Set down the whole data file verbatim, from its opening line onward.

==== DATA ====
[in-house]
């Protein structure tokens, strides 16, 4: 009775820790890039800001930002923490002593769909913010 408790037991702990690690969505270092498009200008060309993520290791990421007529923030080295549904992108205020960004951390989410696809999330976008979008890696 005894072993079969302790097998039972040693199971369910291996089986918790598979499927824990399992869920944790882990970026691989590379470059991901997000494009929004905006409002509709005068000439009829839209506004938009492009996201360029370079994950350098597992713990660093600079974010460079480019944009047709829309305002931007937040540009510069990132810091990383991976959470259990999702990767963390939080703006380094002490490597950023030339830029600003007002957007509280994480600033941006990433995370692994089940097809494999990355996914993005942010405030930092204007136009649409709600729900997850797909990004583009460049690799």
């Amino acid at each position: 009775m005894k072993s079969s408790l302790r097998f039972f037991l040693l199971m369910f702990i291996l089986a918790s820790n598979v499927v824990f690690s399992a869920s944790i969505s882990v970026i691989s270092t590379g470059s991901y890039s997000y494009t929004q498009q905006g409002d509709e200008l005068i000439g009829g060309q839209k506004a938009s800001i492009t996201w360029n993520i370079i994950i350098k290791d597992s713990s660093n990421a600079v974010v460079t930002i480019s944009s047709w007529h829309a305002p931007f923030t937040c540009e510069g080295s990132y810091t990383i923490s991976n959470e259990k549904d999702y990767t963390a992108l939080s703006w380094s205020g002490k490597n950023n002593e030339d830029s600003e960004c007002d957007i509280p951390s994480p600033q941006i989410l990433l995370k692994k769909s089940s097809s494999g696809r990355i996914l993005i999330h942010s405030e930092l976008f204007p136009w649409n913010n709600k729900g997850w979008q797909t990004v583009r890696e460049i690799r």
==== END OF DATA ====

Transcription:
[in-house]
């Protein structure tokens, strides 16, 4: 009775820790890039800001930002923490002593769909913010 408790037991702990690690969505270092498009200008060309993520290791990421007529923030080295549904992108205020960004951390989410696809999330976008979008890696 005894072993079969302790097998039972040693199971369910291996089986918790598979499927824990399992869920944790882990970026691989590379470059991901997000494009929004905006409002509709005068000439009829839209506004938009492009996201360029370079994950350098597992713990660093600079974010460079480019944009047709829309305002931007937040540009510069990132810091990383991976959470259990999702990767963390939080703006380094002490490597950023030339830029600003007002957007509280994480600033941006990433995370692994089940097809494999990355996914993005942010405030930092204007136009649409709600729900997850797909990004583009460049690799």
């Amino acid at each position: 009775m005894k072993s079969s408790l302790r097998f039972f037991l040693l199971m369910f702990i291996l089986a918790s820790n598979v499927v824990f690690s399992a869920s944790i969505s882990v970026i691989s270092t590379g470059s991901y890039s997000y494009t929004q498009q905006g409002d509709e200008l005068i000439g009829g060309q839209k506004a938009s800001i492009t996201w360029n993520i370079i994950i350098k290791d597992s713990s660093n990421a600079v974010v460079t930002i480019s944009s047709w007529h829309a305002p931007f923030t937040c540009e510069g080295s990132y810091t990383i923490s991976n959470e259990k549904d999702y990767t963390a992108l939080s703006w380094s205020g002490k490597n950023n002593e030339d830029s600003e960004c007002d957007i509280p951390s994480p600033q941006i989410l990433l995370k692994k769909s089940s097809s494999g696809r990355i996914l993005i999330h942010s405030e930092l976008f204007p136009w649409n913010n709600k729900g997850w979008q797909t990004v583009r890696e460049i690799r």